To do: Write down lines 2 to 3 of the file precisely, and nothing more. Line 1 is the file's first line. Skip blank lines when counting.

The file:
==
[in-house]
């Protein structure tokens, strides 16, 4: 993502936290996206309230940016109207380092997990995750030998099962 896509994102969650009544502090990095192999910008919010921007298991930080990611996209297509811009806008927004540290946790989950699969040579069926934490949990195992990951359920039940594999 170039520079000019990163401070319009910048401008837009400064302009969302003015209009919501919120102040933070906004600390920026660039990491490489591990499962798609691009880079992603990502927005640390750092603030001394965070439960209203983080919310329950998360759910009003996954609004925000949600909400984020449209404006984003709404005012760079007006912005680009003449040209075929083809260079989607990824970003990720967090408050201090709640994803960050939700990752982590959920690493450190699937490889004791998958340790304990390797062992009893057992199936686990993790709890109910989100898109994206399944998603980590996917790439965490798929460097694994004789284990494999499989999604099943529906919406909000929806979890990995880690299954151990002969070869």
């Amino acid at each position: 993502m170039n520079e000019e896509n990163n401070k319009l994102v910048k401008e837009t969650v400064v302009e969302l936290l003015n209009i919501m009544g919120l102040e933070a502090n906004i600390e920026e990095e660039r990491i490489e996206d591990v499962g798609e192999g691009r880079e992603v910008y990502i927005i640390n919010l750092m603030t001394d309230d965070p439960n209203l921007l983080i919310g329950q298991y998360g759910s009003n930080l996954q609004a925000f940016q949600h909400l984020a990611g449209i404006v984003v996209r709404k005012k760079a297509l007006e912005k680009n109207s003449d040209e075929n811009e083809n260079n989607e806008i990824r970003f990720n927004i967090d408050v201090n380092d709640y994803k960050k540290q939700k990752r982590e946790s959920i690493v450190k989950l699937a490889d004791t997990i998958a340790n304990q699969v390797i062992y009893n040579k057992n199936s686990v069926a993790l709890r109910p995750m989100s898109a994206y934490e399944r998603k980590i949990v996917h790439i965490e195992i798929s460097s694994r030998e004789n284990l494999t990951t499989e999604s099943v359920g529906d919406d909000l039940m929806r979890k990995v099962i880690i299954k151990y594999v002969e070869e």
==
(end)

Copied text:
């Protein structure tokens, strides 16, 4: 993502936290996206309230940016109207380092997990995750030998099962 896509994102969650009544502090990095192999910008919010921007298991930080990611996209297509811009806008927004540290946790989950699969040579069926934490949990195992990951359920039940594999 170039520079000019990163401070319009910048401008837009400064302009969302003015209009919501919120102040933070906004600390920026660039990491490489591990499962798609691009880079992603990502927005640390750092603030001394965070439960209203983080919310329950998360759910009003996954609004925000949600909400984020449209404006984003709404005012760079007006912005680009003449040209075929083809260079989607990824970003990720967090408050201090709640994803960050939700990752982590959920690493450190699937490889004791998958340790304990390797062992009893057992199936686990993790709890109910989100898109994206399944998603980590996917790439965490798929460097694994004789284990494999499989999604099943529906919406909000929806979890990995880690299954151990002969070869």
């Amino acid at each position: 993502m170039n520079e000019e896509n990163n401070k319009l994102v910048k401008e837009t969650v400064v302009e969302l936290l003015n209009i919501m009544g919120l102040e933070a502090n906004i600390e920026e990095e660039r990491i490489e996206d591990v499962g798609e192999g691009r880079e992603v910008y990502i927005i640390n919010l750092m603030t001394d309230d965070p439960n209203l921007l983080i919310g329950q298991y998360g759910s009003n930080l996954q609004a925000f940016q949600h909400l984020a990611g449209i404006v984003v996209r709404k005012k760079a297509l007006e912005k680009n109207s003449d040209e075929n811009e083809n260079n989607e806008i990824r970003f990720n927004i967090d408050v201090n380092d709640y994803k960050k540290q939700k990752r982590e946790s959920i690493v450190k989950l699937a490889d004791t997990i998958a340790n304990q699969v390797i062992y009893n040579k057992n199936s686990v069926a993790l709890r109910p995750m989100s898109a994206y934490e399944r998603k980590i949990v996917h790439i965490e195992i798929s460097s694994r030998e004789n284990l494999t990951t499989e999604s099943v359920g529906d919406d909000l039940m929806r979890k990995v099962i880690i299954k151990y594999v002969e070869e």